A modern mail transfer agent suite around eQmail
a set of configurable boot scripts.
The boot scripts will be discussed on the openqmail mailing list.
The common use case to run *qmail is under daemontools. eQmail refuses to do so for several reasons which are outside the scope here.
$ make $ make install
Now files are installed in
etc/bootctrl/  - beware of the relative path - and provides a good starting point for
Change into folder
etc/bootctrl/  and do
$ ln -s tcprules-default.cdb tcprules-smtp.cdb $ ln -s qmail-tcpd qmail-smtp.rc
As the common place for init scripts is
$ cd /etc/init.d $ ln -s /usr/local/qmail/etc/eqmaild qmaild $ cd $OLDPWD $ /etc/init.d/eqmaild start Starting qmail-send ... OK Starting qmail-smtp ... OK
Now eQmail should run at localhost and port 25. Test it:
$ telnet localhost 25 Trying 127.0.0.1... Connected to 127.0.0.1. Escape character is '^]'. 220 <hostname> ESMTP quit 221 <hostname> Connection closed by foreign host. $
If until here all works fine, lets start another service listen on submission port. As you maybe have realized already there is a file
qmail-subm.env . More detailled explanation will be follow below. At the moment it is important to know that this file is used to define the port for submission service (default: 587).
$ ln -s tcprules-default.cdb tcprules-subm.cdb $ ln -s qmail-tcpd qmail-subm.rc $ /etc/init.d/qmaild restart Stopping qmail-send ... OK Starting qmail-send ... OK Stopping qmail-subm ... FAILED --> logic ;-) Starting qmail-subm ... OK
Test it with
openssl s_client -connect 127.0.0.1:587 . This works similar with any other service: qmail-qmtp or smtps.
To give a bit more clarification:
eqmaild is a simple wrapper which handles files with suffix
.rc in in good old UNIX tradition of boot scripts with parameters
start | stop | restart | status .
qmail-init.rc handles the heart of *qmail:
qmail-send . Fortunately there is no further configuration required.
qmail-tcpd handles different services to listen on network through symbolic links
Lets go a bit more in detail with
qmail-tcpsrv  - which itself is a tcpserver. Refer to qmail-tcpsrv.1 and tcprules.1 to learn more about tcpserver. There are 3 files required to start a service. Lets use the submission service:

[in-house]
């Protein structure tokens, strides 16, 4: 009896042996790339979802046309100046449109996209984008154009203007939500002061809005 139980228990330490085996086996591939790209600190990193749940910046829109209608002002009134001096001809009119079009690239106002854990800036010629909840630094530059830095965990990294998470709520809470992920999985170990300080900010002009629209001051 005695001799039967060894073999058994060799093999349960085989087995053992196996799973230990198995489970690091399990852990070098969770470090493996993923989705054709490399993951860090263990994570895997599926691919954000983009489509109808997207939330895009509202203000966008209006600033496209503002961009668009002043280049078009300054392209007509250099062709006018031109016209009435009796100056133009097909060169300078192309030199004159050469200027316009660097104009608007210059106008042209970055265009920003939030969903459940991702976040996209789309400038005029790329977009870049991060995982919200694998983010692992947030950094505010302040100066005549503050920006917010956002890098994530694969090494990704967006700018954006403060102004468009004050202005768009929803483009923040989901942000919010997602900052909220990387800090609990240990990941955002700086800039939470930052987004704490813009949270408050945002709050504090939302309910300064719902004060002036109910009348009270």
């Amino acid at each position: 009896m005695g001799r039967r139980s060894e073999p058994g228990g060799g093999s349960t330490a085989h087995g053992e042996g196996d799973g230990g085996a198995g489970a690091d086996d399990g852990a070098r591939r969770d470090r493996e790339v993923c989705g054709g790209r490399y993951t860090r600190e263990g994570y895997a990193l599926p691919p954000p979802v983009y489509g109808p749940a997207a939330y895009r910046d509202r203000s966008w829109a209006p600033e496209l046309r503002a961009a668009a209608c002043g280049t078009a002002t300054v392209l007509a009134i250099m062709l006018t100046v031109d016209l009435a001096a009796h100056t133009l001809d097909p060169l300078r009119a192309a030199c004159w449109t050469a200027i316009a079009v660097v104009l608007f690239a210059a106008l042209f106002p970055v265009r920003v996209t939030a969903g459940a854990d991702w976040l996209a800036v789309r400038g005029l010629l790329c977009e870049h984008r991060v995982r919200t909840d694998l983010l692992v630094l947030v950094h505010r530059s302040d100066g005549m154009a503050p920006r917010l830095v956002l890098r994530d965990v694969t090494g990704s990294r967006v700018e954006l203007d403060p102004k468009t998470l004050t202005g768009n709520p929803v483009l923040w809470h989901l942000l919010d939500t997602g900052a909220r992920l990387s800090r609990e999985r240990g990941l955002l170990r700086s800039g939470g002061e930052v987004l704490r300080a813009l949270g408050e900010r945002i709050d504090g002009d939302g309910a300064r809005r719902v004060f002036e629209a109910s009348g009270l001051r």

qmail-tcpd –> qmail-subm.rc
The red marked part is the link between the files, means
qmail-subm.rc  looks for a cdb and a env file with the corresponding subm.
qmail-tcpd  has some build in defaults to listen on port 25 and all ip addresses!
qmail-tcpsrv  read the its configuration (tcprules) from a cdb. A cdb will be build by
mktcprules  from a corresponding text file: tcprules-default.txt –> tcprules.default.cdb. If a link exists with the same name like a text file it will be replaced by the new cdb.
If different services using the same rules set, a symbolic link can be used. Thus there are no duplicate rule sets to maintain. An alternative cdb with independant naming conventions can be defined in the env file (see below).
Simple make a copy of an existing one if an env file for a service doesn't exists:
$ cp qmail-subm.env qmail-smtp.env
After changes the related services have to be restarted.
The first section will be used to set/overwrite basic options. The most common requirement to have an env file is to define a port for a service. To override port 25 (default) do
Define another tcprules cdb
In section Extended Startup Options you can configure plugins which will be executed before and/or after
qmail-smtpd . Typical ones are spamdyke as PRE plugin or tool for authentication as POST plugins. It is allowed to define additional vars and combine them. The boot script uses PRESMTPD and POSTSMTPD only.
The section Environment Vars lets you define - what surprise - environment vars. They have to be defined in format of
setenv NORESULT 1
This for example suppress the output of OK/FAILED of the boot script (useful for better system integration).
setenv  doesn't require a '=' (equal sign)! Surround values of env vars with quotation marks if they include spaces!